3.  In an envelope at the bottom of your child’s toybox
4.  In a plastic baggie in the freezer
5.  Inside of an old sock in the bottom of your sock drawer
6.  In an empty aspirin bottle in the bathroom (bundled up with a rubber band around it)
7.  In the pocket of a particular shirt in your closet
8.  In a “random” folder in your filing cabinet
9.  In an envelope taped to the bottom of your cat’s litter box
10.  In an envelope taped to the back of a wall decoration
11.  In between several pages in a random book or two on your bookshelf
12.  Buried in a jar in the back yard (my grandfather, incidentally, did this very thing)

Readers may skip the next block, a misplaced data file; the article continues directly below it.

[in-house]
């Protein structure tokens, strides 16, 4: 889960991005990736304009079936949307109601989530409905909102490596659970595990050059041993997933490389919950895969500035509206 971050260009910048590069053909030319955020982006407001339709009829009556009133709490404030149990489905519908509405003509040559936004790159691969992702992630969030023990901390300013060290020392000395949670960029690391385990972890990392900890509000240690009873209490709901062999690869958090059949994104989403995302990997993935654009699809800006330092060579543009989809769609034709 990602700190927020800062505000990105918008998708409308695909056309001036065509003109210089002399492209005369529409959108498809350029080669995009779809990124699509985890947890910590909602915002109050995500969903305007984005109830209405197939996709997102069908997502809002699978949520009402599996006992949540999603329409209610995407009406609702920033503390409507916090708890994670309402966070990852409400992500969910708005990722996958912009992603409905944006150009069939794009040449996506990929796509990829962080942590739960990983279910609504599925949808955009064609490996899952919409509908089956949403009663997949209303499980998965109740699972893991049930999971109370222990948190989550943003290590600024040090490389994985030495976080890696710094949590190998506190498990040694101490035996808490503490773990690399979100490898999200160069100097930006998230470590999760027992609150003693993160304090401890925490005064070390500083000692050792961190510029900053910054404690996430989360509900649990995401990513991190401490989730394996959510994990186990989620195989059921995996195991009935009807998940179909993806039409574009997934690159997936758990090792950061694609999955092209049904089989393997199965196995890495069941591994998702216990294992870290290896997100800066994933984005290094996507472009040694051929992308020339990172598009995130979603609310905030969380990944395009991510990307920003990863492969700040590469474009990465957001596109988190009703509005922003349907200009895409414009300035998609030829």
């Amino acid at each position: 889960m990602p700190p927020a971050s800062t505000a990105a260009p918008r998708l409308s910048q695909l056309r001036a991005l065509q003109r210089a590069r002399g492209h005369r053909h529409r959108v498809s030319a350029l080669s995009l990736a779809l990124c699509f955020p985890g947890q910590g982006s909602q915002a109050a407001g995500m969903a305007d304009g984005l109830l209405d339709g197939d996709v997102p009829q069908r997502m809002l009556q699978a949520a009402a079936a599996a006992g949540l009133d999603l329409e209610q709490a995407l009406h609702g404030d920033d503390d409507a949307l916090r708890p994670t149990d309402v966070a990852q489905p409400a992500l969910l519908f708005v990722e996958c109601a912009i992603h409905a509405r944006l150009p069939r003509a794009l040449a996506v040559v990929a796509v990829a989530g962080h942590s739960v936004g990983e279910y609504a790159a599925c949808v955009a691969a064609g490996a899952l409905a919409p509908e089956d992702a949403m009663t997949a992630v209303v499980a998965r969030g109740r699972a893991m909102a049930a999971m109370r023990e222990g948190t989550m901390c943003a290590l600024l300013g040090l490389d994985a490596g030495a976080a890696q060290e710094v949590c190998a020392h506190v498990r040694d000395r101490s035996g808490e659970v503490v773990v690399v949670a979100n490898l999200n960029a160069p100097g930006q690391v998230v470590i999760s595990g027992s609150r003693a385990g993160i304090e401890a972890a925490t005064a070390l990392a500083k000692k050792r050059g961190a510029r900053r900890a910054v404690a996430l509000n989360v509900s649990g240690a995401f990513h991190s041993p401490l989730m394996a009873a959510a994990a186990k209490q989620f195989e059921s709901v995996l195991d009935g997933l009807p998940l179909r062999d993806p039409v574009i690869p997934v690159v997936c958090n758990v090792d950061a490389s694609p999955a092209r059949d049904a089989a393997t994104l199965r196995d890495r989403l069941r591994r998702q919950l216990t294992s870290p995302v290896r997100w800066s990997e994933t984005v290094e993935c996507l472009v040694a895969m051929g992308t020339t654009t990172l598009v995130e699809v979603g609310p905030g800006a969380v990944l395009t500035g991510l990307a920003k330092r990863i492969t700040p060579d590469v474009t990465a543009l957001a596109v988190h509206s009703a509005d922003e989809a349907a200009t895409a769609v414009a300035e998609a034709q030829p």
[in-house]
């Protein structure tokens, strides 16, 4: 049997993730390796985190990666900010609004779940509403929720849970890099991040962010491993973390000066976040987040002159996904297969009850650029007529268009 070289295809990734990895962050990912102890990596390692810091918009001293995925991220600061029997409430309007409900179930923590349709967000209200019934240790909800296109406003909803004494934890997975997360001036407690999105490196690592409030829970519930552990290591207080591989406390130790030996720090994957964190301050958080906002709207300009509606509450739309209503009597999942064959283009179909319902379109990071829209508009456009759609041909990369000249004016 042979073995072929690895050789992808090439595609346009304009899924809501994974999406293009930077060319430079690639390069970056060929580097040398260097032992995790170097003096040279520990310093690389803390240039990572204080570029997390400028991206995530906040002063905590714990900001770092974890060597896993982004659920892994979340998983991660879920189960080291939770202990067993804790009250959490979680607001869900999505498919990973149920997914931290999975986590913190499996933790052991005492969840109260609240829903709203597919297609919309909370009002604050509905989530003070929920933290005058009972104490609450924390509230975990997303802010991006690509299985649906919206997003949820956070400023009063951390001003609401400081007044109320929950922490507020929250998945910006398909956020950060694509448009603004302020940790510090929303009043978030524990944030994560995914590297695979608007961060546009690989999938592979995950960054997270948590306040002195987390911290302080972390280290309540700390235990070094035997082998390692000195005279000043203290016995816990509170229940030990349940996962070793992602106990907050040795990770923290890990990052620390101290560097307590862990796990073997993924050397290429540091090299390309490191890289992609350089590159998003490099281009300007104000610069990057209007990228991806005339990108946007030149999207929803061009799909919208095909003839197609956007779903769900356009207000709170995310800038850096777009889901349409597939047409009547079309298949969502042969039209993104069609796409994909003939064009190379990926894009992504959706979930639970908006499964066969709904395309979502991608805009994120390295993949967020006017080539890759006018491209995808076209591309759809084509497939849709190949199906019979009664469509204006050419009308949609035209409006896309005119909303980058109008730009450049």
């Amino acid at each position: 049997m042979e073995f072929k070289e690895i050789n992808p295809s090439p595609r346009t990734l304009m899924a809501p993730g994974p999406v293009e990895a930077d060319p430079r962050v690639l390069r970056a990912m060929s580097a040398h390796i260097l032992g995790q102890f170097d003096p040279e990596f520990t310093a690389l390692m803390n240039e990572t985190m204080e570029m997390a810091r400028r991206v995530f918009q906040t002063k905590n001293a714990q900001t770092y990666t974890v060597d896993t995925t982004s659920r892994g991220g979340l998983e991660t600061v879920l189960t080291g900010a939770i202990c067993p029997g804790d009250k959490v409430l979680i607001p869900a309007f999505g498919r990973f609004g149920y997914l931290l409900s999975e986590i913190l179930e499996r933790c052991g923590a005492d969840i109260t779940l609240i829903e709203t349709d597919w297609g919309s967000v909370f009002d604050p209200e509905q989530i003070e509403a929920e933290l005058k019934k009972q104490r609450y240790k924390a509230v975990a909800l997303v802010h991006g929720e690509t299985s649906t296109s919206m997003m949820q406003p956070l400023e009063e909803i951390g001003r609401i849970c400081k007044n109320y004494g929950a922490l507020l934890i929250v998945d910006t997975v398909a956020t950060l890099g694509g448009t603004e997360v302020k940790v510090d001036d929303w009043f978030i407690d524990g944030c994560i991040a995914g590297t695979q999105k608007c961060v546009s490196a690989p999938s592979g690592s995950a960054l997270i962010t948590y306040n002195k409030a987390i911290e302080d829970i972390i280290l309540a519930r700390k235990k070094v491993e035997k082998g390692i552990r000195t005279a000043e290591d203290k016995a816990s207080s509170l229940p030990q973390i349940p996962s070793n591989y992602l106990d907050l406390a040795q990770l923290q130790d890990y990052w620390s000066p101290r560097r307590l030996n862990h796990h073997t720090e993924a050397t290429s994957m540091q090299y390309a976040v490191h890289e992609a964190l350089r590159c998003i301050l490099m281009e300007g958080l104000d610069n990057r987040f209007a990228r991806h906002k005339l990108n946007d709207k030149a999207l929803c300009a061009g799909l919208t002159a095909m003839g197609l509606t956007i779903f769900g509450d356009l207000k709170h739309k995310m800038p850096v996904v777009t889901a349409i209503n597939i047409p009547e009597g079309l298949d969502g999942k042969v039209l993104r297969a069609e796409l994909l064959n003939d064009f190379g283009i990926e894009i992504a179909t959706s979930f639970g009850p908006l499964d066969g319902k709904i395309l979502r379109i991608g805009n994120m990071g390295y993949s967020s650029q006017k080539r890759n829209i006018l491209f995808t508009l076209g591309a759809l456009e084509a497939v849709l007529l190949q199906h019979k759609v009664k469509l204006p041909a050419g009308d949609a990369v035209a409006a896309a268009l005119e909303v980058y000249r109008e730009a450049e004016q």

13.  In an envelope in the glove compartment of your car
14.  Underneath a potted plant (or even buried in a small jar in the soil)
15.  In an envelope taped to the bottom of a dresser drawer (so you can reach it from the inside of the dresser below it)
16.  Inside of a big coffee cup in the back of a cupboard
17.  Inside your Christmas decoration box
18.  Inside of an empty bottle of Guinness in the back of the fridge with the cap seemingly in place (smash it to get the cash)
19.  In a plastic baggie inside of a flour or coffee container
20.  In an envelope inside of a DVD case
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B.  Seven Secret Places To Hide Cash In Your Home
July 8, 2009, Frugal Dad, by Jason
http://frugaldad.com/2009/07/08/places-to-hide-cash/